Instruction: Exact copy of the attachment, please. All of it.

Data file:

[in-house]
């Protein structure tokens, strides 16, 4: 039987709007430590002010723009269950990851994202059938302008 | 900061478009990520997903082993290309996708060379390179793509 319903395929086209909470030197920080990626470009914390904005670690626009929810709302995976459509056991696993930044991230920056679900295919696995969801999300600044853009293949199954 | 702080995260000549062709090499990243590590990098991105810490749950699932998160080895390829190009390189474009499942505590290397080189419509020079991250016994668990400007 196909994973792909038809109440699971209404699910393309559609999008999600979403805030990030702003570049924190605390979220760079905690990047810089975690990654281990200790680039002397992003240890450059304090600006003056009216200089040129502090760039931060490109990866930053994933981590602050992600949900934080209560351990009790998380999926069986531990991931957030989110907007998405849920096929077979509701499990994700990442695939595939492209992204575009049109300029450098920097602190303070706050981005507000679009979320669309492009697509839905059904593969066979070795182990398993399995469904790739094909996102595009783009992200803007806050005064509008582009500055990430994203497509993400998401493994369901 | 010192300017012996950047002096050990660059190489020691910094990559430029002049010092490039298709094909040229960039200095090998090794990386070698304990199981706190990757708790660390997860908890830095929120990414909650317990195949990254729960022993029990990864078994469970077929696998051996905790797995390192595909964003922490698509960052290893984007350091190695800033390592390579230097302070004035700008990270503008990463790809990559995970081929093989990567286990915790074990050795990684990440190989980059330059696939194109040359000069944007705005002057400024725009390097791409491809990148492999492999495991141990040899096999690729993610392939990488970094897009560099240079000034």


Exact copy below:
[in-house]
């Protein structure tokens, strides 16, 4: 039987709007430590002010723009269950990851994202059938302008 | 900061478009990520997903082993290309996708060379390179793509 319903395929086209909470030197920080990626470009914390904005670690626009929810709302995976459509056991696993930044991230920056679900295919696995969801999300600044853009293949199954 | 702080995260000549062709090499990243590590990098991105810490749950699932998160080895390829190009390189474009499942505590290397080189419509020079991250016994668990400007 196909994973792909038809109440699971209404699910393309559609999008999600979403805030990030702003570049924190605390979220760079905690990047810089975690990654281990200790680039002397992003240890450059304090600006003056009216200089040129502090760039931060490109990866930053994933981590602050992600949900934080209560351990009790998380999926069986531990991931957030989110907007998405849920096929077979509701499990994700990442695939595939492209992204575009049109300029450098920097602190303070706050981005507000679009979320669309492009697509839905059904593969066979070795182990398993399995469904790739094909996102595009783009992200803007806050005064509008582009500055990430994203497509993400998401493994369901 | 010192300017012996950047002096050990660059190489020691910094990559430029002049010092490039298709094909040229960039200095090998090794990386070698304990199981706190990757708790660390997860908890830095929120990414909650317990195949990254729960022993029990990864078994469970077929696998051996905790797995390192595909964003922490698509960052290893984007350091190695800033390592390579230097302070004035700008990270503008990463790809990559995970081929093989990567286990915790074990050795990684990440190989980059330059696939194109040359000069944007705005002057400024725009390097791409491809990148492999492999495991141990040899096999690729993610392939990488970094897009560099240079000034």